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Dose-dependent effects of cisplatin on the severity of testicular injury in Sprague Dawley rats: reactive oxygen species and endoplasmic reticulum stress

Authors Soni KK, Kim HK, Choi BR, Karna KK, You JH, Cha JS, Shin YS, Lee SW, Kim CY, Park JK

Received 17 August 2016

Accepted for publication 13 October 2016

Published 12 December 2016 Volume 2016:10 Pages 3959—3968


Checked for plagiarism Yes

Review by Single-blind

Peer reviewers approved by Dr Rammohan Devulapally

Peer reviewer comments 2

Editor who approved publication: Dr Anastasios Lymperopoulos

Kiran Kumar Soni,1 Hye Kyung Kim,2 Bo Ram Choi,1 Keshab Kumar Karna,1 Jae Hyung You,1 Jai Seong Cha,1 Yu Seob Shin,1 Sung Won Lee,3 Chul Young Kim,4 Jong Kwan Park1

1Department of Urology, Institute for Medical Sciences, Chonbuk National University Medical School – Biomedical Research and Institute and Clinical Trial Center for Medical Devices, Chonbuk National University Hospital, Jeonju, 2College of Pharmacy, Kyungsung University, Busan, 3Department of Urology, Samsung Medical Center, Samsung Biomedical Research Institute, Sungkyunkwan University Medical School, Seoul, 4College of Pharmacy, Hanyang University, Ansan, Republic of Korea

Abstract: Cisplatin (CIS) is used in the treatment of cancer, but its nonspecific systemic actions lead to toxic effects on other parts of the body. This study investigated the severity of CIS toxicity by increasing its dose over a constant time period. Sprague Dawley rats were divided into five treatment groups and control group with CIS (2, 4, 6, 8, and 10 mg/kg) administered intraperitoneally for 5 days. The body and organs were weighed, epididymal sperm was counted, and sperm motility and sperm apoptosis were evaluated. Blood samples were evaluated for complete blood count, reactive oxygen and nitrogen species, malondialdehyde levels, and total testosterone. The testicular tissue was examined for steroidogenic acute regulatory protein and endoplasmic reticulum stress protein. Epididymal sperm was collected for CatSper Western blot. The toxic effects of different doses of CIS on the testis and kidney were compared histologically. The weights of body, testis, epididymis, prostate, seminal vesicle, and kidney; sperm count; sperm motility; steroidogenic acute regulatory protein level; and epididymal sperm count were significantly lower in the CIS-treated groups than in the control group. In contrast, sperm apoptosis, plasma reactive oxygen and nitrogen species, and malondialdehyde, testosterone, red blood cell, hematocrit, hemoglobin, and endoplasmic reticulum stress protein levels all increased. Though CIS effectively treats cancer, at an increased dose it is toxic and life-threatening to the genitourinary system and other parts of the body.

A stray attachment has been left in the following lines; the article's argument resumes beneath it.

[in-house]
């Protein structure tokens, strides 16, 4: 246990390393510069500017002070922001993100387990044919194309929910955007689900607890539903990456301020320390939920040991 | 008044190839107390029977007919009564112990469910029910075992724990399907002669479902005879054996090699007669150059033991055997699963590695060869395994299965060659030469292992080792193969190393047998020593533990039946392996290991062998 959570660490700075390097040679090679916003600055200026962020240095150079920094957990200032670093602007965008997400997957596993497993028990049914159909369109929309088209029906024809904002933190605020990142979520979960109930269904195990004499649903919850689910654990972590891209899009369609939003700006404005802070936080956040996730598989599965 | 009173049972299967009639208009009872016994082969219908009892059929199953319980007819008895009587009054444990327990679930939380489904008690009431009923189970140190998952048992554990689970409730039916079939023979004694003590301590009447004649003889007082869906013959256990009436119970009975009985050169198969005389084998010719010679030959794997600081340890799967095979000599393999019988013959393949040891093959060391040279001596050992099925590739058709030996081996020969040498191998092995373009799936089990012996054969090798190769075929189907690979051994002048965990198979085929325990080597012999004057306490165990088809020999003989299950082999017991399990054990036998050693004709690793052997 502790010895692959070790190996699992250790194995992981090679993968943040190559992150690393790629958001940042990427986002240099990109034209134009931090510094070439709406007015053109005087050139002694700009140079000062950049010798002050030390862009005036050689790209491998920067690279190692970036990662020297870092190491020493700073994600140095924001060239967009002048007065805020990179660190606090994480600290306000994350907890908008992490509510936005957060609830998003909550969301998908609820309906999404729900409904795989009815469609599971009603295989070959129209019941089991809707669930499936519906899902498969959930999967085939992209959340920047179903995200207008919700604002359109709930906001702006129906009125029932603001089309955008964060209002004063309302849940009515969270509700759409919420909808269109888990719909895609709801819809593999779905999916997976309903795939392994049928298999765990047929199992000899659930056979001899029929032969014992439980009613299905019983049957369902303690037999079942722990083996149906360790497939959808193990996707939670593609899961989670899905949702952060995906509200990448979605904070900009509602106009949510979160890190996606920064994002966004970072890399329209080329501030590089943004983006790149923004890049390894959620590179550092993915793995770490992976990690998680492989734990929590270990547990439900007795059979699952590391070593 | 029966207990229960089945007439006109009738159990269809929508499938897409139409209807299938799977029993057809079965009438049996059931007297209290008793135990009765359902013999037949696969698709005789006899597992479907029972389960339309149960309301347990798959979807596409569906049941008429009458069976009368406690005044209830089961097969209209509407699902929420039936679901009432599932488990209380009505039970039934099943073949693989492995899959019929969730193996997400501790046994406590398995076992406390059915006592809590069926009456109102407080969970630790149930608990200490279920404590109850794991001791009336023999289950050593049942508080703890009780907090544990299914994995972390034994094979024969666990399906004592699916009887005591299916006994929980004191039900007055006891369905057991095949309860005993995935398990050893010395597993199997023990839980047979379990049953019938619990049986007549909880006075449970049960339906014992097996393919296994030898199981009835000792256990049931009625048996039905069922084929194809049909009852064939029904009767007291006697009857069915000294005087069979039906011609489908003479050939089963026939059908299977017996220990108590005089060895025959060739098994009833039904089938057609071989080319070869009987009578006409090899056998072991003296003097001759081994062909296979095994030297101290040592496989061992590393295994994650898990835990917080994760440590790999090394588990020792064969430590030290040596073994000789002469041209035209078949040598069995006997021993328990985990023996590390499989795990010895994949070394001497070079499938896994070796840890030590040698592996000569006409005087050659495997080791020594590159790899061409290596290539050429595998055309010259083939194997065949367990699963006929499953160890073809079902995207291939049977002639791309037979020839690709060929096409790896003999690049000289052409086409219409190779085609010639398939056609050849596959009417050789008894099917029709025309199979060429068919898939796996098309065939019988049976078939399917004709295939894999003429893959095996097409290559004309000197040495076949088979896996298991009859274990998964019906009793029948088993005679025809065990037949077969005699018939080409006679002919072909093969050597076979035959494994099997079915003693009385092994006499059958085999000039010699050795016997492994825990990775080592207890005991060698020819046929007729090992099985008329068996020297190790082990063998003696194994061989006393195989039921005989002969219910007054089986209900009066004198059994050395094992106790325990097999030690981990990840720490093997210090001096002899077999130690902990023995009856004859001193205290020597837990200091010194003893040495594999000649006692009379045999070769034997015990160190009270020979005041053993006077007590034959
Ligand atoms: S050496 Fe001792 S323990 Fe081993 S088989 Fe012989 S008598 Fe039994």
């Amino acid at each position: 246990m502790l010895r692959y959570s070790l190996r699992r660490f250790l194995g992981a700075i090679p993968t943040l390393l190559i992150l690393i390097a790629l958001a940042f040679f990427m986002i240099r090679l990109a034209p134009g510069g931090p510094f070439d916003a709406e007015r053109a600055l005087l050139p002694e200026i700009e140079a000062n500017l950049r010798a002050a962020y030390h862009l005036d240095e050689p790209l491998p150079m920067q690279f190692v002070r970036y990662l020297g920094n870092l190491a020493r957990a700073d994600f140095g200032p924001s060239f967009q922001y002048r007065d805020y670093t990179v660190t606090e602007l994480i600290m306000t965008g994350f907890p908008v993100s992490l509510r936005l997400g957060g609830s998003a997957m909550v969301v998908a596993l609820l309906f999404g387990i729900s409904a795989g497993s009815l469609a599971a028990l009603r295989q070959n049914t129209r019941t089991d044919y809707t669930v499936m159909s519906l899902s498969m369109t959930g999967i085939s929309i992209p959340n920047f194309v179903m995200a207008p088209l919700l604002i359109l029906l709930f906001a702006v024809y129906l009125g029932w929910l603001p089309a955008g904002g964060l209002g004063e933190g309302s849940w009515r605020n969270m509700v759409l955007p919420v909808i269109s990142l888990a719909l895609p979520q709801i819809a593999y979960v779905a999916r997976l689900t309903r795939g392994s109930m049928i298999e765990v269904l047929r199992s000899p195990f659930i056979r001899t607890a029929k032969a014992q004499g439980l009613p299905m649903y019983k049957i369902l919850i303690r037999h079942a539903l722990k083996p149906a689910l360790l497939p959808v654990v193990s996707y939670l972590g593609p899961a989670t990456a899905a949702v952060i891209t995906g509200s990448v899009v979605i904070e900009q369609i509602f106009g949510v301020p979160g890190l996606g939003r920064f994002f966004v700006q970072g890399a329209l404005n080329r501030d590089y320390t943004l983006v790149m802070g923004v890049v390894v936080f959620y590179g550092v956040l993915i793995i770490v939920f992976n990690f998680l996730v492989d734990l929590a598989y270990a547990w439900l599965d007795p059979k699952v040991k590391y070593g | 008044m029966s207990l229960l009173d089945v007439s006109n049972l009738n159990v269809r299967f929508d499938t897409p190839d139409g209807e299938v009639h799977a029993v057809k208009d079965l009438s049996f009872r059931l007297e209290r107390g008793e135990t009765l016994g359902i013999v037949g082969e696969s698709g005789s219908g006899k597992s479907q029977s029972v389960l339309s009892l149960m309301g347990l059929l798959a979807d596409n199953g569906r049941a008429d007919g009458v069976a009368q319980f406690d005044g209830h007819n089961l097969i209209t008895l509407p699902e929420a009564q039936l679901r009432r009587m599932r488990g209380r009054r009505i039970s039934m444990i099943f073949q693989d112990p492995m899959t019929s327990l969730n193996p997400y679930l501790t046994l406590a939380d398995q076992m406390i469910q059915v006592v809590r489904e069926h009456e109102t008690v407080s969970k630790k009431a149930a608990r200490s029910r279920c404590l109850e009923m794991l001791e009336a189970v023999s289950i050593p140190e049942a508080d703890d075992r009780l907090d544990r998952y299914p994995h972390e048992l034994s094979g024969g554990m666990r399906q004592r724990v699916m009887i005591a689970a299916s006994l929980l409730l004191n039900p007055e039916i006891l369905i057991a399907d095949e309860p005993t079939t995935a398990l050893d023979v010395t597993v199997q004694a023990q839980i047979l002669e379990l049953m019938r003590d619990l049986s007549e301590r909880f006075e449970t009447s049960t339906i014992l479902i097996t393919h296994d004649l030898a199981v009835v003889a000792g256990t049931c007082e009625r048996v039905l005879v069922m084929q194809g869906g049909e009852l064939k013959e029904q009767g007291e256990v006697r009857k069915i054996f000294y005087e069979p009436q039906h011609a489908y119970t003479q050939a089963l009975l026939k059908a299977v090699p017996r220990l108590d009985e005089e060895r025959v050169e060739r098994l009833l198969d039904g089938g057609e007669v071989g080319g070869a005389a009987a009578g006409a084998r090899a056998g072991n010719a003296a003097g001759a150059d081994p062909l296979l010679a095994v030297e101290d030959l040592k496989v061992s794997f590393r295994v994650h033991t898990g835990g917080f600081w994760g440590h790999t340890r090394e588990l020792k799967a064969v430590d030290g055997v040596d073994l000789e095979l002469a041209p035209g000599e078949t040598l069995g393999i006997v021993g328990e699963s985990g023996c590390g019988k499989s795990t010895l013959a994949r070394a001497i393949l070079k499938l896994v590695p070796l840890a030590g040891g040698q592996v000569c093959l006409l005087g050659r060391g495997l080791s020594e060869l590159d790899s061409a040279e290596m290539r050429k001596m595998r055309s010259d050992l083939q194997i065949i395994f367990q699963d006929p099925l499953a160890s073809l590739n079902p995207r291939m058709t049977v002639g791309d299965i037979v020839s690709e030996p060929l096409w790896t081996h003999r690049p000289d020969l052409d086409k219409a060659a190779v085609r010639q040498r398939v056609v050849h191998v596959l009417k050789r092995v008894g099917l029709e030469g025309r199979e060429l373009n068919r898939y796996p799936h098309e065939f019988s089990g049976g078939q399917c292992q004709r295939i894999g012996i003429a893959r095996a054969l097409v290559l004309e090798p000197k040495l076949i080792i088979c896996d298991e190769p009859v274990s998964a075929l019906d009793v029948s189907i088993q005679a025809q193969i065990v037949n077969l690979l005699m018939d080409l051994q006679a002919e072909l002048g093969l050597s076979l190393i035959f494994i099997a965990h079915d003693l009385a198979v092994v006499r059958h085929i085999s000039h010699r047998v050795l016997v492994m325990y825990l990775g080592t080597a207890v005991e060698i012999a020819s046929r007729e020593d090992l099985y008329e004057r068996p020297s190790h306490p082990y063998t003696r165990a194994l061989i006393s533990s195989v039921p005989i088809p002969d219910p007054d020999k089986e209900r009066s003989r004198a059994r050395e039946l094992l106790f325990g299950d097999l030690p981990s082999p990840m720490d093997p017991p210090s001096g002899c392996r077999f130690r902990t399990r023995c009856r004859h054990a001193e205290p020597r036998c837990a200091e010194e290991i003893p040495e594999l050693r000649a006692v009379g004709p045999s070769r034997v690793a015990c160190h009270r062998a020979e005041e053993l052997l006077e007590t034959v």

Keywords: cisplatin, testicular toxicity, oxidative stress, StAR protein, CatSper, endoplasmic reticulum stress

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